- How many people
- How often
- What time of day
- What will they be doing
- How much space does each need
- Where will they enter
- Where will they exit
- Will they impede other traffic
Then, of course, you must take into consideration the workflow of the person (or people) who makes the meals. How does he prefer his kitchen?
- Is the garbage close enough to his workspace
- Does he have enough working counter space
- Is the refrigerator easily accessible
- What about pots and pans
- Does he have access to an internet connection for recipes
- Does he have easy access to the pantry
First, design for function. Then, design for form. That's the only way to guarantee you won't end up with a beautiful but impractical kitchen.
Giving Up Counter Space
You know the one thing we've never heard from home renovators is we gave ourselves way too much counter space. Look, there are two things that you never, ever skimp on when you remodel.
- Plenty of Counter Space
- Reliable Toilets
You can probably figure out why you need the second on the list. The first may not be so apparent. Let's take a closer look.
After you fix up your home, your counter space will be in an ever-diminishing supply. Sure, you chop vegetables on it. You also roll pie crusts. If you have a toddler, you may place her highchair on the counter to feed her.
But those are only the things you're doing right now. What about the future? Take a look at all the small appliances you use right now.
How many of those did you have five years ago? How many more will you have five years from now? Ten? If you don't plan for the extra space, you'll be up wishing you had more countertop when the time comes.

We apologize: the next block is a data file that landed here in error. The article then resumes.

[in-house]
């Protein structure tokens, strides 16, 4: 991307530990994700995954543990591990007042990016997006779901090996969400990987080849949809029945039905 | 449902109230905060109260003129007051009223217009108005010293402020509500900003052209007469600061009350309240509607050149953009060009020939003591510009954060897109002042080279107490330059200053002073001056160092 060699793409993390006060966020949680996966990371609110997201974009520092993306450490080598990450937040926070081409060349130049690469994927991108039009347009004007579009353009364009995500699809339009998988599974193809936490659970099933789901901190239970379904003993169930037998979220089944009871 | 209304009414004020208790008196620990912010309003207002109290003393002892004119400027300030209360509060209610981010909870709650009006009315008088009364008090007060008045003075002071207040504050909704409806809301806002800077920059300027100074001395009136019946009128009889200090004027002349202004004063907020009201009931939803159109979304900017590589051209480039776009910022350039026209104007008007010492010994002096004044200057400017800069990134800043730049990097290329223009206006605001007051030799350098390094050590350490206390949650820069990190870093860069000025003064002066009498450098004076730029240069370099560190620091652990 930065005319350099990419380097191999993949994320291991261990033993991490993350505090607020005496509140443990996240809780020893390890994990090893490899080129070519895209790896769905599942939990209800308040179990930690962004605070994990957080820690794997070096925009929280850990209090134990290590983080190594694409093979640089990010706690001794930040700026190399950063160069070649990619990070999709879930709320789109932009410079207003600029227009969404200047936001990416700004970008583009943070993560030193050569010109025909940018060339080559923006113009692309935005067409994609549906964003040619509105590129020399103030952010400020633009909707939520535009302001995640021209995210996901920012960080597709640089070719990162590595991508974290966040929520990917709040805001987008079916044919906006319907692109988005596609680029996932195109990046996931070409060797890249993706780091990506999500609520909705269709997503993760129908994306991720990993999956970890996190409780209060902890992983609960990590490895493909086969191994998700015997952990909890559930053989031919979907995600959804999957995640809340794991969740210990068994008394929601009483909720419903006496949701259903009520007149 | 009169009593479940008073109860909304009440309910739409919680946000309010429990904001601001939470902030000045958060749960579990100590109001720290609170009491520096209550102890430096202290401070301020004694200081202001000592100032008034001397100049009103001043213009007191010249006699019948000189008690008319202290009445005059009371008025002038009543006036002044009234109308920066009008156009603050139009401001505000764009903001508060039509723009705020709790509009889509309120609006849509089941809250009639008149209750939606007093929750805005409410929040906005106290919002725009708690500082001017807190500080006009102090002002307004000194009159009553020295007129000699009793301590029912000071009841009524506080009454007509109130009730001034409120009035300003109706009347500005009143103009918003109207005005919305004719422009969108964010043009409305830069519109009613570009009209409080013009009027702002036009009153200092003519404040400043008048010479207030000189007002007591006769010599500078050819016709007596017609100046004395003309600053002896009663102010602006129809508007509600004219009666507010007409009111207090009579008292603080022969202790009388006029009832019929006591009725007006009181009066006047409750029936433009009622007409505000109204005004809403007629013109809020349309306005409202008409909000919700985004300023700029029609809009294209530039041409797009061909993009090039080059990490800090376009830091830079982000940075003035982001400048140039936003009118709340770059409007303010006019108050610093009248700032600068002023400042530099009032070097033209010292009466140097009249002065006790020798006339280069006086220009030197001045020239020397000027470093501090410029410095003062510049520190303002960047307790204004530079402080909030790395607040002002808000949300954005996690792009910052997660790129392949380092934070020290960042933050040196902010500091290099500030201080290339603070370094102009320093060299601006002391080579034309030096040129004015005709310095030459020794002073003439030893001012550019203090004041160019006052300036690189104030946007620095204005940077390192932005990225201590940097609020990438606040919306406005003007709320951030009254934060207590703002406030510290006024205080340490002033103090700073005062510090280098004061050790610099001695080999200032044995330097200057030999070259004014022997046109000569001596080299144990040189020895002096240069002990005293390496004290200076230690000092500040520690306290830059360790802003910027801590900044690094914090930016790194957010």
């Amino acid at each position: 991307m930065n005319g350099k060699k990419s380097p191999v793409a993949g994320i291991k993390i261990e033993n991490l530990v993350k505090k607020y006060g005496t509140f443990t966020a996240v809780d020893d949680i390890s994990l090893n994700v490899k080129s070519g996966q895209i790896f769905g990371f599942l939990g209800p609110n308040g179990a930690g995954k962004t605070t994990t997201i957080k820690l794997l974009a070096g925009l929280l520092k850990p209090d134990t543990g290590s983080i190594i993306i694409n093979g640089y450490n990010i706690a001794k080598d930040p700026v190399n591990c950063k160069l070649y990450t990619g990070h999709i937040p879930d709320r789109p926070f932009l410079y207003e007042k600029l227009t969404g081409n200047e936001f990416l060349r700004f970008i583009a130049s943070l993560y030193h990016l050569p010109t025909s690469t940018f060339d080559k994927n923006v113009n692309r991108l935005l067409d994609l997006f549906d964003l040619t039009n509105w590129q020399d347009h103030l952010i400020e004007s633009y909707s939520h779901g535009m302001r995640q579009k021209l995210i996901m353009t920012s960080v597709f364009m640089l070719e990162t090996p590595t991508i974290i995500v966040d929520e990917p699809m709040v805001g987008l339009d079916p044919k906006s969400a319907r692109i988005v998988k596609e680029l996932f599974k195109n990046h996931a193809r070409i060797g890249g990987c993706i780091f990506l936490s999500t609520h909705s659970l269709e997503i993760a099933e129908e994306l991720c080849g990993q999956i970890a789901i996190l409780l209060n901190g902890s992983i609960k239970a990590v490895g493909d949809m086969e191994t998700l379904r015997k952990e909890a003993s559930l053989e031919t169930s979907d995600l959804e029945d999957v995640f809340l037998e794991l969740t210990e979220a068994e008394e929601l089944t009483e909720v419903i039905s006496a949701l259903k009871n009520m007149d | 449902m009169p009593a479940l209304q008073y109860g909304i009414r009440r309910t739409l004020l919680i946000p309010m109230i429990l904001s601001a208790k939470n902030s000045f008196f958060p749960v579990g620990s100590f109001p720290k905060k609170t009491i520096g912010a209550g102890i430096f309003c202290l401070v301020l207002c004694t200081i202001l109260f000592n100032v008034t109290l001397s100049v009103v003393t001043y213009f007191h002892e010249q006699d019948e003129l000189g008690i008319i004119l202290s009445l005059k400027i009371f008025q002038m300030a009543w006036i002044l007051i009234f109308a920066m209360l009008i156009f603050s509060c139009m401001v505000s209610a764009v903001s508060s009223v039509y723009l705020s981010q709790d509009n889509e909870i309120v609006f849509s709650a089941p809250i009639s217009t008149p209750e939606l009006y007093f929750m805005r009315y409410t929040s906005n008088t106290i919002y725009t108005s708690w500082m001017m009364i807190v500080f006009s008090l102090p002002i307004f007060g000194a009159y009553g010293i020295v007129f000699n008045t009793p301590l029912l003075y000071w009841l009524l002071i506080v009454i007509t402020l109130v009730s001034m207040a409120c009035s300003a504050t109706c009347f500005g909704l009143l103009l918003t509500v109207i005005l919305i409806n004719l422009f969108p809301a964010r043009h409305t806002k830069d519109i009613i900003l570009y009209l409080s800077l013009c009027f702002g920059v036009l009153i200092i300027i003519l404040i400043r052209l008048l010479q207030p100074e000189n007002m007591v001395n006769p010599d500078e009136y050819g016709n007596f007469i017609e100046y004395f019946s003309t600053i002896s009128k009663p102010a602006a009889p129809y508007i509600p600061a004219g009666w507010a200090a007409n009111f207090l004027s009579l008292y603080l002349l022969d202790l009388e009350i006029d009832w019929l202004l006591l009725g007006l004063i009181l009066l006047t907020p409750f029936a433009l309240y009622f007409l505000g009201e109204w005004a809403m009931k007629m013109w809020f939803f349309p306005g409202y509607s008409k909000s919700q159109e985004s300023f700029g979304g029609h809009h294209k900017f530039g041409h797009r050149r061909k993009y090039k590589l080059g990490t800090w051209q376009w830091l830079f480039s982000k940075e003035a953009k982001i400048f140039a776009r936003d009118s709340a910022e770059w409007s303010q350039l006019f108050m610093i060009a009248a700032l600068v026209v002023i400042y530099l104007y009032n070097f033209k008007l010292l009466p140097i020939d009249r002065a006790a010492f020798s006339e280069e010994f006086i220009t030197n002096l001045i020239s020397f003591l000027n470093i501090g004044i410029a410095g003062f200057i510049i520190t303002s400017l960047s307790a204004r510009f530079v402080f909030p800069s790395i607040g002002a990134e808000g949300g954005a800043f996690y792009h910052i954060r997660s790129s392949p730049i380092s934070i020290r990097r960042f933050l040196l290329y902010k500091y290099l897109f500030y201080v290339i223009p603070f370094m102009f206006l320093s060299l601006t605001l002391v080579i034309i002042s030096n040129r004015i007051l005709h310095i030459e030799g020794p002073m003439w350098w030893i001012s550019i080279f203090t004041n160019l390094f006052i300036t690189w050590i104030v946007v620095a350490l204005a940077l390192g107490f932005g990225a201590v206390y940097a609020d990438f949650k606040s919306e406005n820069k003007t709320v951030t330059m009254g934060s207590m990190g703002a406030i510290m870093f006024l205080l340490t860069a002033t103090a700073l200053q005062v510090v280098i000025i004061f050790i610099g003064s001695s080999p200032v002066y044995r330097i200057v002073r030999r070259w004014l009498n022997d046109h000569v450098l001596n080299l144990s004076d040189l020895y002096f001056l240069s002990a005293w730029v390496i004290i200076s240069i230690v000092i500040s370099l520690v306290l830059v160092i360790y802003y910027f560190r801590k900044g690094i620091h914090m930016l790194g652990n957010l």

Do it now while it's still easy.
Throwing Out Old Cabinets
For most, cabinets are the most expensive part of their remodel. Our question is why?
Now hear us out. Less than ten percent of cabinet remodels happen because the interior cabinetry needs replacing. The other ninety percent of the time, the homeowners just want a new look.
Well, if it's a new look you want, why not just refinish the cabinet faces, doors, and hardware? It'll only require half the cost in materials and quarter the cost of labor. If the doors are good wood, you need only sand them down and re-stain them.
You can also replace the door's inner panel with glass and add new hardware to give it a completely different look. You also have the option of changing things up by painting the cabinets rather than staining them.
You'll save thousands, and you can use that money on something more important. Like a trip to Hawaii.
Note: if you're strapped for cash, check out Remodeling Kitchens on a Budget.
After Your Kitchen Renovation
Well, did you come up with a different approach to your kitchen renovation? Remodeling a kitchen or bathroom are costly endeavors. Take your time and make sure to think through every detail before you start construction.
Otherwise, you may be flushing thousands of dollars down the toilet.
If you found this article helpful, take five minutes to browse our stock of other great articles.
So long and good luck!